Regressive taxation is a system, which levies a tax on each individual if they are a tax-paying citizen at the same rate, irrespective of the income earned. Thus, all citizens must pay the same tax amount. As the term ‘regressive’ suggests, regressive tax makes the high-income group pay fewer taxes than the low-income group.
Regressive taxes are not charged based on your income, but they are levied in the form of sales taxes, excise taxes, property taxes, government taxes, etc. A regressive tax is just the opposite of progressive taxes, which is determined based on your current income tax slab. Note that, in the case of a progressive tax system, the higher your income, the higher the tax amount you may have to bear.
Scandinavian countries such as Denmark, Switzerland, Norway, Sweden, and the Netherlands follow a regressive tax approach.
How does the regressive tax system function?
As mentioned above, in a regressive tax system, taxes are charged uniformly throughout all income groups, so there is no scope for tax planning here. This may adversely impact the lower-income group than the higher-income group. It is often viewed as unjust in many cases, and as an outcome, most countries abide by a progressive income tax system instead of regressive.
Kinds of regressive taxes
Below listed are the popular kinds of regressive taxes –
Sales tax is charged on the purchase price or product cost and is same for all. The charge levied as sales tax may aggressively impact you if you fall in the lower income group.
The government may charge a few for government-backed services, driver’s license costs, identification cards, toll charges for bridges, roads, etc.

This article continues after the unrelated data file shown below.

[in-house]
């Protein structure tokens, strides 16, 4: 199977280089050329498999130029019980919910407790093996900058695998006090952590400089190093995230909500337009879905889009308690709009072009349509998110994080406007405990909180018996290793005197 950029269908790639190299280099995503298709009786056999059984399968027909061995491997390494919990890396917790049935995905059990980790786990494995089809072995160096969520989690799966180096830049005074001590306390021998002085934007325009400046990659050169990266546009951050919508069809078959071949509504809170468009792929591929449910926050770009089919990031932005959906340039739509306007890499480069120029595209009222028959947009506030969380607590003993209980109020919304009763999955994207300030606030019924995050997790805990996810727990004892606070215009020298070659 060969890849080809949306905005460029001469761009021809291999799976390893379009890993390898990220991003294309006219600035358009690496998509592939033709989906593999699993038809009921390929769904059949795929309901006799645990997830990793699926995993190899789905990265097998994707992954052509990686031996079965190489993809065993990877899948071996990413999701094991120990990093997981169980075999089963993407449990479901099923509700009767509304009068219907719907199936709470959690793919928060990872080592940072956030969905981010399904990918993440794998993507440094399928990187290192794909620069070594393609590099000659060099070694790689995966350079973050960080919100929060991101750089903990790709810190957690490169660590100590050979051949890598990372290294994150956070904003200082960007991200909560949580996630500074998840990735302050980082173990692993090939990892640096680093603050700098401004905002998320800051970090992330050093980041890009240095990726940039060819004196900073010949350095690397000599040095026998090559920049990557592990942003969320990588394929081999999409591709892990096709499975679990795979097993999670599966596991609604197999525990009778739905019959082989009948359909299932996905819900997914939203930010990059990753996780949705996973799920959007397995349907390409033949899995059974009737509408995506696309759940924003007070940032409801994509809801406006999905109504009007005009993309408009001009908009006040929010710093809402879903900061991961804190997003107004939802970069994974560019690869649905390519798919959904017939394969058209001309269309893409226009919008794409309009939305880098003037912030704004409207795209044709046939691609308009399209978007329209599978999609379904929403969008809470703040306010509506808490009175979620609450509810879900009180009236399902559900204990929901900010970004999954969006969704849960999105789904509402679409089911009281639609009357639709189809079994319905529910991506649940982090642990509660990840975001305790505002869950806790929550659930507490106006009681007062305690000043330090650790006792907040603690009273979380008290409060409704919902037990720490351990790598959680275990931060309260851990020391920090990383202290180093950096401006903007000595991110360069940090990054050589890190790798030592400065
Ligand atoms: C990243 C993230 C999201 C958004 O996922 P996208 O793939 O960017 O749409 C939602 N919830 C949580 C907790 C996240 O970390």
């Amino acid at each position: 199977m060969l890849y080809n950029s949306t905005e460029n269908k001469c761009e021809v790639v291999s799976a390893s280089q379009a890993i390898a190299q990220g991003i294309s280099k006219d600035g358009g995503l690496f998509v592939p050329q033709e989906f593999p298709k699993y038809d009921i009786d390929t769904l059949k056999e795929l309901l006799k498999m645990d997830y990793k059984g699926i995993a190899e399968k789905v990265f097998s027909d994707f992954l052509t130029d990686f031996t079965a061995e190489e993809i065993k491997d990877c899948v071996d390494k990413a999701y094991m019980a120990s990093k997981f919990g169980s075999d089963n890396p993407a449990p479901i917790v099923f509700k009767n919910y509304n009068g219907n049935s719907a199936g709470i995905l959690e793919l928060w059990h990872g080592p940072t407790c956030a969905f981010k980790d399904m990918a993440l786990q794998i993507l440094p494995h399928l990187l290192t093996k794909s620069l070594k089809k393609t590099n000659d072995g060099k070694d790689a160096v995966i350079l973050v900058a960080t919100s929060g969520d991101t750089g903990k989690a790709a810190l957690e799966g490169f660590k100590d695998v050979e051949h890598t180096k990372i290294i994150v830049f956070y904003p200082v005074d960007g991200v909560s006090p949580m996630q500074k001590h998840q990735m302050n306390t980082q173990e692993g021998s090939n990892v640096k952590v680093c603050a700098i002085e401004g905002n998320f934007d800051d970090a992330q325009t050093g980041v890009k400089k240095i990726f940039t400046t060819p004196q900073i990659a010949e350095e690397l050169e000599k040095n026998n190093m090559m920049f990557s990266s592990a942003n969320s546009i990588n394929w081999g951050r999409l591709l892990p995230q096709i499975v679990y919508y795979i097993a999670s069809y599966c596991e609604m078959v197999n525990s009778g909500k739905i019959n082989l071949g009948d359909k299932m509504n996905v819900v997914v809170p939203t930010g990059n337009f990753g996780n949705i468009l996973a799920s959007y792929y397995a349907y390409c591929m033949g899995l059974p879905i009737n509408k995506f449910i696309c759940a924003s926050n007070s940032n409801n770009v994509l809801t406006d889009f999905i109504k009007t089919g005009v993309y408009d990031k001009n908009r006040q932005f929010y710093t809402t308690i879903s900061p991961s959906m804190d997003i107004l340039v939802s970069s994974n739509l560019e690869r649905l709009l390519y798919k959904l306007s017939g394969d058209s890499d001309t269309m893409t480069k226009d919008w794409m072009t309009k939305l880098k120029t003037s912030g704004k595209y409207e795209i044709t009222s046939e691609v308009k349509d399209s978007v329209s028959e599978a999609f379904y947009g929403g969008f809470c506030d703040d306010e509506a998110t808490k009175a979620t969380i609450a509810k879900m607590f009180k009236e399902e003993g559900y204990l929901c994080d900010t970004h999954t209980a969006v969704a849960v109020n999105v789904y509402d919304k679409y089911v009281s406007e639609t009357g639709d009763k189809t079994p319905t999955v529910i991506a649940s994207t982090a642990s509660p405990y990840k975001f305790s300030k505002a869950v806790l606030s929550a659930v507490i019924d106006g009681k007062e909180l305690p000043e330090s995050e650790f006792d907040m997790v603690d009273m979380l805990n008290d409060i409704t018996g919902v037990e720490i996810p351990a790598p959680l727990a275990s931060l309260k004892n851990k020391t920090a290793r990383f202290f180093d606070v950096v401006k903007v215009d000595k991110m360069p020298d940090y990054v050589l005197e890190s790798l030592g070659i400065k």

A sin tax is charged by the government on goods and products considered harmful to society. Such sin taxes are included in the original price of the products like alcohol, and tobacco to dissuade you from buying the same.
Government charges tariffs on the export and import of goods wherein you as a consumer must bear the taxes for purchasing such goods. Incurring a high rate on exports or imports may burden you if you fall in the low-income group as you have zero choices but to buy the products as they are necessities.
Taxes on gambling and lottery
Taxes on gambling and lottery are extremely regressive as these are charged at a flat rate irrespective of the amount that you have won in the lottery or on gambling.
Instances of regressive tax
Regressive tax instances for taxes on gambling and lottery and taxes on ornaments and precious metals are mentioned below –
- Example No. 1 – Consider X and Y win a jackpot of Rs 5 lakh and Rs 10,000, respectively. Here, X and Y, both must pay a tax on the jackpot at the same rate irrespective of the amount earned.
- Example No. 2 – Assume the tax rate on precious ornaments and metals is set at 10 per cent. X and Y earn an annual income of Rs 4,00,000 and Rs 10,00,000, respectively. Both bought gold of 200 grams and 100 grams, respectively. While there is a considerable difference in the earnings of both, still both must pay the same tax rate, i.e., 10 per cent.
Benefits of regressive tax
Listed below are some of the crucial benefits of regressive tax –
- Regressive tax assist government to control demands for products that are detrimental to society like alcohol and tobacco.
- Very convenient to compute. This is because the tax is flat, and the implementation of technology is not needed
- Investment level will be enhanced as high-income group will pay less tax. This will result in increased savings and savings will get channelised as investment. We must understand importance of tax planning to pay less tax.
A regressive tax approach is a straightforward way of levying taxes by the government, irrespective of the income earned. This is not levied depending on the income quantum; instead, a flat amount is charged from all, making it a convenient tax form for certain types of countries.